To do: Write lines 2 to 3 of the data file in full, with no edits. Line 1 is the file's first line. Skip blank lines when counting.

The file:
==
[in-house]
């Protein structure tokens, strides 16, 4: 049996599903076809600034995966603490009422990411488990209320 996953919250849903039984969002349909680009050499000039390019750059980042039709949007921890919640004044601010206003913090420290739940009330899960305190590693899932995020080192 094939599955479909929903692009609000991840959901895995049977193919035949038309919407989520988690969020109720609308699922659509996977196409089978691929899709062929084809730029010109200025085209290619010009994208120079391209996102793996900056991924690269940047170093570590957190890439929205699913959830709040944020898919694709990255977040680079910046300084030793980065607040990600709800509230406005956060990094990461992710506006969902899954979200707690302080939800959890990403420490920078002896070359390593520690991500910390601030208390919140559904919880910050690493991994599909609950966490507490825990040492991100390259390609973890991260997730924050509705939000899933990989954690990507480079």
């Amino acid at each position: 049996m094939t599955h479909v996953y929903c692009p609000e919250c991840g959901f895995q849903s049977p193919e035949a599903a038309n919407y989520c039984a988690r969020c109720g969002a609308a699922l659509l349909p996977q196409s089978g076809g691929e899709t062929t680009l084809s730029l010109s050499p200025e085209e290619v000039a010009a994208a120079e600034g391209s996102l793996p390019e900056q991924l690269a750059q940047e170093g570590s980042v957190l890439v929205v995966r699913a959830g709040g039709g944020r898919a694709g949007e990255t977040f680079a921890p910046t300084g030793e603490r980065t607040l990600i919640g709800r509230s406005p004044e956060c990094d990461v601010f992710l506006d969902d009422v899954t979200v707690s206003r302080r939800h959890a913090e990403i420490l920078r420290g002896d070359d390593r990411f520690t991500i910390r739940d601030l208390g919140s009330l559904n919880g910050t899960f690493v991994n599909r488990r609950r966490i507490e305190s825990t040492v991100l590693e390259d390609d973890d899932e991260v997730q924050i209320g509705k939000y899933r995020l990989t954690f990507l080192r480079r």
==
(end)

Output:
């Protein structure tokens, strides 16, 4: 049996599903076809600034995966603490009422990411488990209320 996953919250849903039984969002349909680009050499000039390019750059980042039709949007921890919640004044601010206003913090420290739940009330899960305190590693899932995020080192 094939599955479909929903692009609000991840959901895995049977193919035949038309919407989520988690969020109720609308699922659509996977196409089978691929899709062929084809730029010109200025085209290619010009994208120079391209996102793996900056991924690269940047170093570590957190890439929205699913959830709040944020898919694709990255977040680079910046300084030793980065607040990600709800509230406005956060990094990461992710506006969902899954979200707690302080939800959890990403420490920078002896070359390593520690991500910390601030208390919140559904919880910050690493991994599909609950966490507490825990040492991100390259390609973890991260997730924050509705939000899933990989954690990507480079």
């Amino acid at each position: 049996m094939t599955h479909v996953y929903c692009p609000e919250c991840g959901f895995q849903s049977p193919e035949a599903a038309n919407y989520c039984a988690r969020c109720g969002a609308a699922l659509l349909p996977q196409s089978g076809g691929e899709t062929t680009l084809s730029l010109s050499p200025e085209e290619v000039a010009a994208a120079e600034g391209s996102l793996p390019e900056q991924l690269a750059q940047e170093g570590s980042v957190l890439v929205v995966r699913a959830g709040g039709g944020r898919a694709g949007e990255t977040f680079a921890p910046t300084g030793e603490r980065t607040l990600i919640g709800r509230s406005p004044e956060c990094d990461v601010f992710l506006d969902d009422v899954t979200v707690s206003r302080r939800h959890a913090e990403i420490l920078r420290g002896d070359d390593r990411f520690t991500i910390r739940d601030l208390g919140s009330l559904n919880g910050t899960f690493v991994n599909r488990r609950r966490i507490e305190s825990t040492v991100l590693e390259d390609d973890d899932e991260v997730q924050i209320g509705k939000y899933r995020l990989t954690f990507l080192r480079r």